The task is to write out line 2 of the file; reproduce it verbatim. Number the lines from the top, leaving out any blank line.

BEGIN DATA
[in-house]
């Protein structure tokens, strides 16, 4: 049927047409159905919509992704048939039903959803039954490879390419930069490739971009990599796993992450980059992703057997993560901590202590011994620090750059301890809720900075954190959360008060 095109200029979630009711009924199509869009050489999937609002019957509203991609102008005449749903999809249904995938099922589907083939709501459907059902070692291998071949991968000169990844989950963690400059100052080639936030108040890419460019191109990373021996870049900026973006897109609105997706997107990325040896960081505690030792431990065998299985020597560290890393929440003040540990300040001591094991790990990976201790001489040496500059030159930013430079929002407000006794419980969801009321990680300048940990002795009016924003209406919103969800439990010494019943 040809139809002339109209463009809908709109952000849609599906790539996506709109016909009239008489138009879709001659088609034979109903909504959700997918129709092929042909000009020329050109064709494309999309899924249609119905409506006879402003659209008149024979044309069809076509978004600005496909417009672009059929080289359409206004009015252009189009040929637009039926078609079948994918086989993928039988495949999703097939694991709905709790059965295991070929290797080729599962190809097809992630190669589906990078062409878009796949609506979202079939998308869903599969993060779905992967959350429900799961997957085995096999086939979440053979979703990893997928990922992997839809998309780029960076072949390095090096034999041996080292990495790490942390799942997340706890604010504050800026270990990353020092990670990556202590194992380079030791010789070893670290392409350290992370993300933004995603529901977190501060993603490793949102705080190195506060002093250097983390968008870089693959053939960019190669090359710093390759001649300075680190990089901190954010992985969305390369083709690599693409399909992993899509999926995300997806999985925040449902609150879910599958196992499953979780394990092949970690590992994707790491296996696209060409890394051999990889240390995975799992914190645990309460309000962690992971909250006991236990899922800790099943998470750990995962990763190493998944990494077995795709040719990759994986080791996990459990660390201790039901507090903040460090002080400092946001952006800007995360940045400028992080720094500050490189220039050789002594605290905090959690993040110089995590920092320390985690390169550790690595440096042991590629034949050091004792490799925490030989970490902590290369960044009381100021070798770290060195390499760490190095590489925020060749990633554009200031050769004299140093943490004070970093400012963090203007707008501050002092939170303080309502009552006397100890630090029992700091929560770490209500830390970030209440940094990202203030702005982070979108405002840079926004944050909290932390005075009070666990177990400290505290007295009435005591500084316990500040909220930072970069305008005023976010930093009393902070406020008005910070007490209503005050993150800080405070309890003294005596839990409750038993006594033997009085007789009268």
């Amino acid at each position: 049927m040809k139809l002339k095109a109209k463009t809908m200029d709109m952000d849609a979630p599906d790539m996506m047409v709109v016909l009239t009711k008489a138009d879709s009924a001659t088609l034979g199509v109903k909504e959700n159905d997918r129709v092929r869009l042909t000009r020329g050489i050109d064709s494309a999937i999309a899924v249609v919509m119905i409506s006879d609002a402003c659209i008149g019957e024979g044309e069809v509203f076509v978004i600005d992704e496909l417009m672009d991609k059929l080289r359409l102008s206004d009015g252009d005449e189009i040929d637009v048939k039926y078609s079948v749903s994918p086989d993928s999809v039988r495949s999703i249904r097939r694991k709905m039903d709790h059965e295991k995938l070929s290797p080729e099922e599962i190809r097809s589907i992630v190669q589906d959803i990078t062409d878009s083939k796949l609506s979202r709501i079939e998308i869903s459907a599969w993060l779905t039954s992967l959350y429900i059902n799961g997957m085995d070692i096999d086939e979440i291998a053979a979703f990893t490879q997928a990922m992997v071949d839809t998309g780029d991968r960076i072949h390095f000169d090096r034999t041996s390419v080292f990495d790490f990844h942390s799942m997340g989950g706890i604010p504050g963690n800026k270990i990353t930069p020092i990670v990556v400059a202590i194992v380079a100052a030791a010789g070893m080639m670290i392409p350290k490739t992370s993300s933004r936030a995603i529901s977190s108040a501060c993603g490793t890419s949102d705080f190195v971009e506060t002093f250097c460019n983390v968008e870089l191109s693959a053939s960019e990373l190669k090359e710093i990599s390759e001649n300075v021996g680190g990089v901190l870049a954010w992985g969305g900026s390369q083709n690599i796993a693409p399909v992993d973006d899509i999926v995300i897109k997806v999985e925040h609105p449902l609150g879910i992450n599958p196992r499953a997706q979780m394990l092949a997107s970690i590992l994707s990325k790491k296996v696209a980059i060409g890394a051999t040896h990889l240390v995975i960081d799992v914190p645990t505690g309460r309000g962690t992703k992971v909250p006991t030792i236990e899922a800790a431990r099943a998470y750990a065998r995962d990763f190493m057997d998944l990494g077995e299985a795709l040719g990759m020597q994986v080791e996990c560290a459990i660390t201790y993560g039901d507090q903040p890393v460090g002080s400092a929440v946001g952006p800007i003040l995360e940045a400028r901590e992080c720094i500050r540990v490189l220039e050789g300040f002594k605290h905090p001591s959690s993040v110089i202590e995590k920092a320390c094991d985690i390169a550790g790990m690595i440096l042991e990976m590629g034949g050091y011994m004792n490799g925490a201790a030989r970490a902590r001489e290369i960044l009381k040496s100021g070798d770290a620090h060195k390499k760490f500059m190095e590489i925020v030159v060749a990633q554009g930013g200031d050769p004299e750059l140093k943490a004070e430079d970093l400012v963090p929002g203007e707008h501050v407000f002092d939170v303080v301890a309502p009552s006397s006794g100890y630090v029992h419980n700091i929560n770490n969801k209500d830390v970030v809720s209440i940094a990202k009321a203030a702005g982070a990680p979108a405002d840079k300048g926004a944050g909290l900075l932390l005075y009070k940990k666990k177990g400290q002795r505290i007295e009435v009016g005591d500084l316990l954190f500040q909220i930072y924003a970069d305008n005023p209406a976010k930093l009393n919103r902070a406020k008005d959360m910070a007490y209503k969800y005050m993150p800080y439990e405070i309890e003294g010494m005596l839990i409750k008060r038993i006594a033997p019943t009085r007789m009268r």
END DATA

């Protein structure tokens, strides 16, 4: 049927047409159905919509992704048939039903959803039954490879390419930069490739971009990599796993992450980059992703057997993560901590202590011994620090750059301890809720900075954190959360008060 095109200029979630009711009924199509869009050489999937609002019957509203991609102008005449749903999809249904995938099922589907083939709501459907059902070692291998071949991968000169990844989950963690400059100052080639936030108040890419460019191109990373021996870049900026973006897109609105997706997107990325040896960081505690030792431990065998299985020597560290890393929440003040540990300040001591094991790990990976201790001489040496500059030159930013430079929002407000006794419980969801009321990680300048940990002795009016924003209406919103969800439990010494019943 040809139809002339109209463009809908709109952000849609599906790539996506709109016909009239008489138009879709001659088609034979109903909504959700997918129709092929042909000009020329050109064709494309999309899924249609119905409506006879402003659209008149024979044309069809076509978004600005496909417009672009059929080289359409206004009015252009189009040929637009039926078609079948994918086989993928039988495949999703097939694991709905709790059965295991070929290797080729599962190809097809992630190669589906990078062409878009796949609506979202079939998308869903599969993060779905992967959350429900799961997957085995096999086939979440053979979703990893997928990922992997839809998309780029960076072949390095090096034999041996080292990495790490942390799942997340706890604010504050800026270990990353020092990670990556202590194992380079030791010789070893670290392409350290992370993300933004995603529901977190501060993603490793949102705080190195506060002093250097983390968008870089693959053939960019190669090359710093390759001649300075680190990089901190954010992985969305390369083709690599693409399909992993899509999926995300997806999985925040449902609150879910599958196992499953979780394990092949970690590992994707790491296996696209060409890394051999990889240390995975799992914190645990309460309000962690992971909250006991236990899922800790099943998470750990995962990763190493998944990494077995795709040719990759994986080791996990459990660390201790039901507090903040460090002080400092946001952006800007995360940045400028992080720094500050490189220039050789002594605290905090959690993040110089995590920092320390985690390169550790690595440096042991590629034949050091004792490799925490030989970490902590290369960044009381100021070798770290060195390499760490190095590489925020060749990633554009200031050769004299140093943490004070970093400012963090203007707008501050002092939170303080309502009552006397100890630090029992700091929560770490209500830390970030209440940094990202203030702005982070979108405002840079926004944050909290932390005075009070666990177990400290505290007295009435005591500084316990500040909220930072970069305008005023976010930093009393902070406020008005910070007490209503005050993150800080405070309890003294005596839990409750038993006594033997009085007789009268």